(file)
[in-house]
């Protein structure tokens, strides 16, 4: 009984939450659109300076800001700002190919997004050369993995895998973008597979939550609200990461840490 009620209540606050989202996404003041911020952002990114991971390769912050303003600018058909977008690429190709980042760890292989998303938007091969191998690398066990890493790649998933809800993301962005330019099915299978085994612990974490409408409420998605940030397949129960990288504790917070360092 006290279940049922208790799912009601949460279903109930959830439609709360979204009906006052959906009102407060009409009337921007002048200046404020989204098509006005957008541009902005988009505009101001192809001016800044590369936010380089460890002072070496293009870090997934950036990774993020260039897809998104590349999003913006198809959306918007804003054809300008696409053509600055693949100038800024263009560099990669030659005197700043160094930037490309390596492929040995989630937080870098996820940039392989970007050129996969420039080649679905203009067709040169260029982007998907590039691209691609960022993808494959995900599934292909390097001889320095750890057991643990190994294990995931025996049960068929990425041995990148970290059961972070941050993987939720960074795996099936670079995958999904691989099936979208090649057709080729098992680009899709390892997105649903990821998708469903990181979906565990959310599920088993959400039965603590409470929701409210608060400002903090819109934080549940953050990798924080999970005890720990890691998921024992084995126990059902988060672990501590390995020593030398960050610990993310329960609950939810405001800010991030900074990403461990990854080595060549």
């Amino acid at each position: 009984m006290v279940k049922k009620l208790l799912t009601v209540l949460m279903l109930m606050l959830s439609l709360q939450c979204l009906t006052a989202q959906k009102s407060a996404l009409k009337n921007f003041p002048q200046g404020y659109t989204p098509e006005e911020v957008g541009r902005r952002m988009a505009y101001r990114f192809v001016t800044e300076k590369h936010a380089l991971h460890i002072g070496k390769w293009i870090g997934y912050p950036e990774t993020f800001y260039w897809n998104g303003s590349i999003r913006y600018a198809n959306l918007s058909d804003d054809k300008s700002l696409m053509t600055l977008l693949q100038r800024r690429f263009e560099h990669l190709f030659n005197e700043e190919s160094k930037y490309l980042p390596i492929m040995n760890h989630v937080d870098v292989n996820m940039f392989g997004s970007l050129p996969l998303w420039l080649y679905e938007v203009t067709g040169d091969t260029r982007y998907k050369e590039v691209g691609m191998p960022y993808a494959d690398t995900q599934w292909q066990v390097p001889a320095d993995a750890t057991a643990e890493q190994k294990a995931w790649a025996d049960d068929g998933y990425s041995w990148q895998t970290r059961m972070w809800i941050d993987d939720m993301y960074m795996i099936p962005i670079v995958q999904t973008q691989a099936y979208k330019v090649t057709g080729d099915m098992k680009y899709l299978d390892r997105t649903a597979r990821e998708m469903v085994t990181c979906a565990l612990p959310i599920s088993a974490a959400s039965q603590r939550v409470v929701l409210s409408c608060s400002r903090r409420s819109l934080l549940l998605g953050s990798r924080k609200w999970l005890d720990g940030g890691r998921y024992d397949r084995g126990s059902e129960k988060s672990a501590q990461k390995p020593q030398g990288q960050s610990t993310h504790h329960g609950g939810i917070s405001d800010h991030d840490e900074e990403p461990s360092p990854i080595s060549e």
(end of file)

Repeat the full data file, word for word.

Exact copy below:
[in-house]
């Protein structure tokens, strides 16, 4: 009984939450659109300076800001700002190919997004050369993995895998973008597979939550609200990461840490 009620209540606050989202996404003041911020952002990114991971390769912050303003600018058909977008690429190709980042760890292989998303938007091969191998690398066990890493790649998933809800993301962005330019099915299978085994612990974490409408409420998605940030397949129960990288504790917070360092 006290279940049922208790799912009601949460279903109930959830439609709360979204009906006052959906009102407060009409009337921007002048200046404020989204098509006005957008541009902005988009505009101001192809001016800044590369936010380089460890002072070496293009870090997934950036990774993020260039897809998104590349999003913006198809959306918007804003054809300008696409053509600055693949100038800024263009560099990669030659005197700043160094930037490309390596492929040995989630937080870098996820940039392989970007050129996969420039080649679905203009067709040169260029982007998907590039691209691609960022993808494959995900599934292909390097001889320095750890057991643990190994294990995931025996049960068929990425041995990148970290059961972070941050993987939720960074795996099936670079995958999904691989099936979208090649057709080729098992680009899709390892997105649903990821998708469903990181979906565990959310599920088993959400039965603590409470929701409210608060400002903090819109934080549940953050990798924080999970005890720990890691998921024992084995126990059902988060672990501590390995020593030398960050610990993310329960609950939810405001800010991030900074990403461990990854080595060549």
């Amino acid at each position: 009984m006290v279940k049922k009620l208790l799912t009601v209540l949460m279903l109930m606050l959830s439609l709360q939450c979204l009906t006052a989202q959906k009102s407060a996404l009409k009337n921007f003041p002048q200046g404020y659109t989204p098509e006005e911020v957008g541009r902005r952002m988009a505009y101001r990114f192809v001016t800044e300076k590369h936010a380089l991971h460890i002072g070496k390769w293009i870090g997934y912050p950036e990774t993020f800001y260039w897809n998104g303003s590349i999003r913006y600018a198809n959306l918007s058909d804003d054809k300008s700002l696409m053509t600055l977008l693949q100038r800024r690429f263009e560099h990669l190709f030659n005197e700043e190919s160094k930037y490309l980042p390596i492929m040995n760890h989630v937080d870098v292989n996820m940039f392989g997004s970007l050129p996969l998303w420039l080649y679905e938007v203009t067709g040169d091969t260029r982007y998907k050369e590039v691209g691609m191998p960022y993808a494959d690398t995900q599934w292909q066990v390097p001889a320095d993995a750890t057991a643990e890493q190994k294990a995931w790649a025996d049960d068929g998933y990425s041995w990148q895998t970290r059961m972070w809800i941050d993987d939720m993301y960074m795996i099936p962005i670079v995958q999904t973008q691989a099936y979208k330019v090649t057709g080729d099915m098992k680009y899709l299978d390892r997105t649903a597979r990821e998708m469903v085994t990181c979906a565990l612990p959310i599920s088993a974490a959400s039965q603590r939550v409470v929701l409210s409408c608060s400002r903090r409420s819109l934080l549940l998605g953050s990798r924080k609200w999970l005890d720990g940030g890691r998921y024992d397949r084995g126990s059902e129960k988060s672990a501590q990461k390995p020593q030398g990288q960050s610990t993310h504790h329960g609950g939810i917070s405001d800010h991030d840490e900074e990403p461990s360092p990854i080595s060549e």